Currently viewing the category: "Underwing Moths and Fruit Piercing Moths"
What's That Bug? does not endorse extermination

Subject: Some kind of catocala moth?
Location: Troy, VA
August 3, 2016 9:11 am
After doing a search, I’m pretty sure this is a catocala moth, what kind eludes me. It’s lovely, whatever it is, and it was quite obliging by showing its underwings.
Signature: Grace Pedalino

Large Yellow Underwing

False Underwing

Dear Grace,
Though the common name Underwing is shared by your moth as well as the Underwings in the genus
Catocala, your individual is actually a False Underwing, Allotria elonympha, which we identified on BugGuide.  According to BugGuide:  “Larvae feed on a variety of deciduous trees, such as Black Gum (Nyssa sylvatica), hickories, walnuts.”  Black Gum is also the only host listed for The Hebrew you just submitted, so we are speculating there is at least one growing nearby.

What's That Bug? does not endorse extermination

Subject:  Walnut Underwing flashes its colors in Mount Washington
Location:  Mount Washington, Los Angeles, California
July 10, 2016 10:30 PM
Though we have managed to get images of Walnut Underwings several times each year, getting a good glimpse at the gorgeously marked underwings responsible for the common name is not that easy.  This beauty was quite cooperative tonight.  After startling it when we walked out onto the porch to dump a pot full of water into the garden, it remained “posing” on the ground until we had time to run for the camera and we got a few images using the on-camera flash.

Walnut Underwing

Walnut Underwing

What's That Bug? does not endorse extermination

Subject:  Moth ID
Location:  San Juan Del Sur, Nicaragua
July 4, 2016
San Juan Del Sur nica
Taken by Kryss Castle in Nicaragua.
Allison Jones

Melipotis fasciolaris

Melipotis fasciolaris

Dear Allison,
We first located a matching image to Kryss’ Moth on The Moth Photographers Group where it is identified as Melipotis fasciolaris.  We cross checked that name on BugGuide and found this image of the male.  We learned on BugGuide that this species is sexually dimorphic, meaning males and females look like different species, and that is has the common name Bewitching Melipotis.  It ranges from the Southern US to Uruguay.

What's That Bug? does not endorse extermination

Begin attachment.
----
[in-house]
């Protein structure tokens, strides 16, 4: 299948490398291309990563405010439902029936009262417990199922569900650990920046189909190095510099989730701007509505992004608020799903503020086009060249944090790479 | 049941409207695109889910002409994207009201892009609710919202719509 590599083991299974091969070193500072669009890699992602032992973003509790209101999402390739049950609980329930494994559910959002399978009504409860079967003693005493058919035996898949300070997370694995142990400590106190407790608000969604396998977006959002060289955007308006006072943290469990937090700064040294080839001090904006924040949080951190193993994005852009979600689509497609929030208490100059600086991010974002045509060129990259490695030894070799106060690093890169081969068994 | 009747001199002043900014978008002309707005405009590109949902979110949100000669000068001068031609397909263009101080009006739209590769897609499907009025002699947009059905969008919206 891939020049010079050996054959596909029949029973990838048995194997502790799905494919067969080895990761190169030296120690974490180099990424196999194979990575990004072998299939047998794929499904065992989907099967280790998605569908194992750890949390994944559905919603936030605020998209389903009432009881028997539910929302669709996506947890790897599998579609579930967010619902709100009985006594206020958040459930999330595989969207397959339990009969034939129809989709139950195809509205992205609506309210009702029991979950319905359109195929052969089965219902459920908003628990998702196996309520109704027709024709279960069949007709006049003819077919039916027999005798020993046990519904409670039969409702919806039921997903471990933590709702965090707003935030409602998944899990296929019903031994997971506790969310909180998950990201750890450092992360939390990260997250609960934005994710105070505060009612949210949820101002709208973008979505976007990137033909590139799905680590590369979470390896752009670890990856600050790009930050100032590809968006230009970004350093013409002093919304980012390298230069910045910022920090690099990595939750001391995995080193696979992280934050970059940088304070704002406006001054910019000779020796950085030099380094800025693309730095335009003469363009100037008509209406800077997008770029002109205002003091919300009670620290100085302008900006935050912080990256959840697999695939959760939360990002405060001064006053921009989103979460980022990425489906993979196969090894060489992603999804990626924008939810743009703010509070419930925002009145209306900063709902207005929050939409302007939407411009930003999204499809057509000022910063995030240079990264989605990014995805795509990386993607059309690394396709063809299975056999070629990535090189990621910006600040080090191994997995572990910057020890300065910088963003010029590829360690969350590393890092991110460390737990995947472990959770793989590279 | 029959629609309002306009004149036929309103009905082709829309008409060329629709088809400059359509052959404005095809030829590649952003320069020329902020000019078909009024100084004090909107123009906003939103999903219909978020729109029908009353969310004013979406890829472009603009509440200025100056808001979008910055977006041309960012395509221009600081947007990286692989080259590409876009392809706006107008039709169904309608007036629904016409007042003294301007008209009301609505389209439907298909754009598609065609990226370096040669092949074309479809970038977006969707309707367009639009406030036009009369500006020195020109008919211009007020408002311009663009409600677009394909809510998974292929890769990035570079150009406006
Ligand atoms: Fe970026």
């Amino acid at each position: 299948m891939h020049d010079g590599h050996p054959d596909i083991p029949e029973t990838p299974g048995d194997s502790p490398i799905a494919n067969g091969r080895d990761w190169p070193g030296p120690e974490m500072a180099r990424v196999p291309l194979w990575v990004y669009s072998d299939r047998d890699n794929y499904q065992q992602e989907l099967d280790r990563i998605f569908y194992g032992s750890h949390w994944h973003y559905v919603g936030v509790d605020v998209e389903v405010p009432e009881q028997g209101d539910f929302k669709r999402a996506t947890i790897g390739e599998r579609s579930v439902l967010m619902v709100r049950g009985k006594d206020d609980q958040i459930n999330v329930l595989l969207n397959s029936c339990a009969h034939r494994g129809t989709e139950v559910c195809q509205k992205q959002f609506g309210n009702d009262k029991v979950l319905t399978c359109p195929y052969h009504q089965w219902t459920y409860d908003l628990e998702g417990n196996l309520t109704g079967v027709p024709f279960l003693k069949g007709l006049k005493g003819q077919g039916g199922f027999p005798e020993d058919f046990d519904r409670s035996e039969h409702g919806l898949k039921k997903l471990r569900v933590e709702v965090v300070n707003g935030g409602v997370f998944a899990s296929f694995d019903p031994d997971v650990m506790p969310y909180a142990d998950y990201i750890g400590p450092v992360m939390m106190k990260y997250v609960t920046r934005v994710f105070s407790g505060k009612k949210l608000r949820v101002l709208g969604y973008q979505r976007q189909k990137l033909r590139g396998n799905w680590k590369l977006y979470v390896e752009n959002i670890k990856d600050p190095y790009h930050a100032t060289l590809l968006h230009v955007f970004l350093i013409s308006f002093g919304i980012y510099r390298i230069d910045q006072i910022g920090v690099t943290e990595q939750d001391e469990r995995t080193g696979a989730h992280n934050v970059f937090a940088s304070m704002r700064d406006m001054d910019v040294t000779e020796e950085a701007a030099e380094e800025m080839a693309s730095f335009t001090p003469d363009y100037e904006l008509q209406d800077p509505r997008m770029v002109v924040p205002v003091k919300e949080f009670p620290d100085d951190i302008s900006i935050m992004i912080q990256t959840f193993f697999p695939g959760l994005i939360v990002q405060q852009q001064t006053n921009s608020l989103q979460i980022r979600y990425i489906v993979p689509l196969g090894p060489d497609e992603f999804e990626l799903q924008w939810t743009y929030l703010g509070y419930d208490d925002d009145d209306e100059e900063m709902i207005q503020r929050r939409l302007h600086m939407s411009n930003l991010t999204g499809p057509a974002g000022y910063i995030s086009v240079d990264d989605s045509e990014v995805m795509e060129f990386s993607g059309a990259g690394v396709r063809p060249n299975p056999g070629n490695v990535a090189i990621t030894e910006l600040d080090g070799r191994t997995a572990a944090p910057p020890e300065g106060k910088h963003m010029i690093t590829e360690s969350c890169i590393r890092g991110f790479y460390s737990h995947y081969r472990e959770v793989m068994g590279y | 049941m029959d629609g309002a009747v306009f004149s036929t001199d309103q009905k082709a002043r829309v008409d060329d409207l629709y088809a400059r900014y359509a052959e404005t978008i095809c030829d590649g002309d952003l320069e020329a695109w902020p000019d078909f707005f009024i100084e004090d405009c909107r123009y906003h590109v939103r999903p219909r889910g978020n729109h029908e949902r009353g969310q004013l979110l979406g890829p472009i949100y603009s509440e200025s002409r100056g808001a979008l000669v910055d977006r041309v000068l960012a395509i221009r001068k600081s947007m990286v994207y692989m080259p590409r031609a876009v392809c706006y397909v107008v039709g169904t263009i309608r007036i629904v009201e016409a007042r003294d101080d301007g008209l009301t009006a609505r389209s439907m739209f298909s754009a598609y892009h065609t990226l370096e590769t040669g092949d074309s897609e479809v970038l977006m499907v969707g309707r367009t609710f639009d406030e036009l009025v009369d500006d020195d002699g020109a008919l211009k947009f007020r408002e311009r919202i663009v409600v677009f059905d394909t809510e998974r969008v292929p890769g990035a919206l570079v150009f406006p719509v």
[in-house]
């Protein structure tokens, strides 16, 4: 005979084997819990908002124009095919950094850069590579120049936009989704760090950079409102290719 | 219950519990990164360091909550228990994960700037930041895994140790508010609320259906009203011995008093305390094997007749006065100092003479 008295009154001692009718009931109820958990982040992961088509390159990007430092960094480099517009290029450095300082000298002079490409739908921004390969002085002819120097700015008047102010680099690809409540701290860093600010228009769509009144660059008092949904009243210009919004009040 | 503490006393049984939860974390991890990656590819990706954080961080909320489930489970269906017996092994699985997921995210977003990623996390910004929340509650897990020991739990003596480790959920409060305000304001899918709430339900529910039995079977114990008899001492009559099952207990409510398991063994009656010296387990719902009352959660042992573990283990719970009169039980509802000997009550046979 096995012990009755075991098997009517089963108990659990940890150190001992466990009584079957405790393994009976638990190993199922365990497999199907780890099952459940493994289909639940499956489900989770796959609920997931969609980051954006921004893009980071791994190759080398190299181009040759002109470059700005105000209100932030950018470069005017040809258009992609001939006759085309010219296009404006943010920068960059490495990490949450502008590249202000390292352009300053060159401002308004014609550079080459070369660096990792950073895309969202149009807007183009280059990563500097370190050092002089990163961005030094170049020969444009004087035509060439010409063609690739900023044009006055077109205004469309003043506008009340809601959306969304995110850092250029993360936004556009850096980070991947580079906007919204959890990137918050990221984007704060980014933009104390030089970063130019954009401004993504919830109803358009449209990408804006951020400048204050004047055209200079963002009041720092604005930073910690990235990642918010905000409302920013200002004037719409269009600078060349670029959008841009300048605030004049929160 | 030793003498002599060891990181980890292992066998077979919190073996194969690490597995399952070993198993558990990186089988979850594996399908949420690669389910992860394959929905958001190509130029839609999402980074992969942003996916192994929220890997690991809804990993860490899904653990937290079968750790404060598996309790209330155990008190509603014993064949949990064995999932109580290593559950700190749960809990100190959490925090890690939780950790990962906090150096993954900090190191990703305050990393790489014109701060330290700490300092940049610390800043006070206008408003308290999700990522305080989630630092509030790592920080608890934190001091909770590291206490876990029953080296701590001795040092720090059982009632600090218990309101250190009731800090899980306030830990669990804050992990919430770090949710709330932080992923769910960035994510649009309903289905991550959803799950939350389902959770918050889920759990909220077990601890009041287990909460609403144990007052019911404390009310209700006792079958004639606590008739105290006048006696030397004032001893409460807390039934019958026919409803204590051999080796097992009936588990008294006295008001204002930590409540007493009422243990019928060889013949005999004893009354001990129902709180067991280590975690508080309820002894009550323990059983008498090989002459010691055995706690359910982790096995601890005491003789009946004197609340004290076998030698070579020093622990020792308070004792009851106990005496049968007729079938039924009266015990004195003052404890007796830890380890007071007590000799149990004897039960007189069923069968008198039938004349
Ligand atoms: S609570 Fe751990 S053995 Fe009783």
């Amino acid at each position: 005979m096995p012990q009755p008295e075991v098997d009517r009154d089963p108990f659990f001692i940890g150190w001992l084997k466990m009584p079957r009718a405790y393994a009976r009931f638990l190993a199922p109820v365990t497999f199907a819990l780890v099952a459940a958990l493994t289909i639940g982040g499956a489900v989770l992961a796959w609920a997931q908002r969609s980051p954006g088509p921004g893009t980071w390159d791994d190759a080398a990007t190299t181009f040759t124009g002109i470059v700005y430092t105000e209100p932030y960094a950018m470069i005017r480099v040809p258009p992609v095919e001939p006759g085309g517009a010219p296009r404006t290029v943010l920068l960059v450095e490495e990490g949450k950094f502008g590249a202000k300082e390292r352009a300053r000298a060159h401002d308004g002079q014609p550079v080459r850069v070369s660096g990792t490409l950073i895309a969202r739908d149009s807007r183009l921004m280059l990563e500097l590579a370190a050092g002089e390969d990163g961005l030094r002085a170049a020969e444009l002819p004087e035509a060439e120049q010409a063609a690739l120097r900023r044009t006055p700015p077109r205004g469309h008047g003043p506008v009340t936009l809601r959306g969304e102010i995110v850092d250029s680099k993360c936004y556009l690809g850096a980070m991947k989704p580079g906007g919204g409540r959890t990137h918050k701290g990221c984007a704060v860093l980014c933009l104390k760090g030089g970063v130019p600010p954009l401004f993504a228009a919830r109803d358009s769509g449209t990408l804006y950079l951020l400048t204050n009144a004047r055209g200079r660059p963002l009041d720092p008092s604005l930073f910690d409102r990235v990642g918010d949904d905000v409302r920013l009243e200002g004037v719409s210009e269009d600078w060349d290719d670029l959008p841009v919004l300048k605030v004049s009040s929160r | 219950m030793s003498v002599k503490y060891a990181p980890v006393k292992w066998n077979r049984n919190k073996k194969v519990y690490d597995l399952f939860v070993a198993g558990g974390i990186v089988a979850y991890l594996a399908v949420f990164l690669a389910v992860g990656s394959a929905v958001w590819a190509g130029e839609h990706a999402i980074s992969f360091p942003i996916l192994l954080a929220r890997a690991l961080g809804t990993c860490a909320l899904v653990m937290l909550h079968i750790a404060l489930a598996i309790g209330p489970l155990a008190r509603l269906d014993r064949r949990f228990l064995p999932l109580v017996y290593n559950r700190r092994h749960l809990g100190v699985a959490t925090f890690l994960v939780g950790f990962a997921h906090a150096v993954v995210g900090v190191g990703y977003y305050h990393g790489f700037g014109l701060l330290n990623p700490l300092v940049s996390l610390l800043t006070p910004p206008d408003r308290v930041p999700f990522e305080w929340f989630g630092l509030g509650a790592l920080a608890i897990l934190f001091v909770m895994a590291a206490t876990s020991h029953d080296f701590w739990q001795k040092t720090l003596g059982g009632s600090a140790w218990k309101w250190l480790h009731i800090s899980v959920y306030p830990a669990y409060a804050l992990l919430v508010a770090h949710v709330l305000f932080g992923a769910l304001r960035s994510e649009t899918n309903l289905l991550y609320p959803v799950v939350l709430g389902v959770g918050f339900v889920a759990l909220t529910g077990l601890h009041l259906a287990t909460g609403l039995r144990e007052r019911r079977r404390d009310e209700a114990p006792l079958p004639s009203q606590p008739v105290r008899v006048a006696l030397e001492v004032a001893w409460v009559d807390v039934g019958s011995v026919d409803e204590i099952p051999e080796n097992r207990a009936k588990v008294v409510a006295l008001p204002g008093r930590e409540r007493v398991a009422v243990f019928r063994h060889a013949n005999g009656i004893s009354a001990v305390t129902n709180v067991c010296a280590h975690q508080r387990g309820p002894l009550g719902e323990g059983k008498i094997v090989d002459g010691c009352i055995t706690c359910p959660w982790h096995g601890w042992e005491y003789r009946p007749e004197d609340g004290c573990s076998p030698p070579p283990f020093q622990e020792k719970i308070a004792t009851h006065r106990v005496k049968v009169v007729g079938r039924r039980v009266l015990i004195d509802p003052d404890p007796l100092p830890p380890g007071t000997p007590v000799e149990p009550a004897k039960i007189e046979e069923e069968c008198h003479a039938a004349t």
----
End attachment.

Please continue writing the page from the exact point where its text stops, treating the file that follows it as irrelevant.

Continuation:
Subject:  Walnut Underwing
Location:  Mount Washington, Los Angeles, California
June 30, 2016
This Walnut Underwing was fluttering around the light last night and it was resting on the wall this morning.  We wonder if this is the same individual we posted last month.  The wings are a bit tattered, indicating this is not a freshly eclosed moth.  Underwings are long lived moths, in the scheme of things.

Walnut Underwing

Walnut Underwing

What's That Bug? does not endorse extermination

Subject:  Walnut Underwing
Location:  Mount Washington, Los Angeles, California
May 17, 2016 6:48 PM
Each year we look forward to the first appearance of a Walnut Underwing at our office.  We were pleasantly surprised by this especially gorgeous individual earlier in the week.  Perhaps we will try to get a good image with the colorful underwings revealed the next time it comes to the porch light.

Walnut Underwing

Walnut Underwing

What's That Bug? does not endorse extermination

Subject: moth, needs ID
Location: kunfunadhoo, maldives
December 31, 2015 11:56 pm
hi, my name is adil and im on eco resort in the maldives, Sonevafushi, we are trying to identify and map the bio diversity of the island and as local resources on the matter limited we are having trouble identifying these insects. Maldives is in oriental region weather is sunny for most of the year, the moth in question was found at night outside near a light
Signature: adil

Fruit Piercing Moth

Fruit Piercing Moth

Dear Adil,
We believe this is a Fruit Piercing Moth in the family Erebidae, though we have not been able to locate an exact match from Maldives.  Oz Animals has a very similar looking individual that is found in Australia.

hi Daniel,
Thank you for your reply. I thought that it was a fruit piercing moth as well but i have been contradicting answers from a few other sources, another species which looks quite a lot like this one is also found in Maldives and i was told that this might be a Thyas coronata. The resemblance is making it hard to accurately ID the species, your thoughts?

The Moths of Borneo site has a nice image of Thyas coronata that looks very close to your individual, and it belongs to the tribe Ophiusini in the family Erebidae.  That might be the correct identification. 

What's That Bug? does not endorse extermination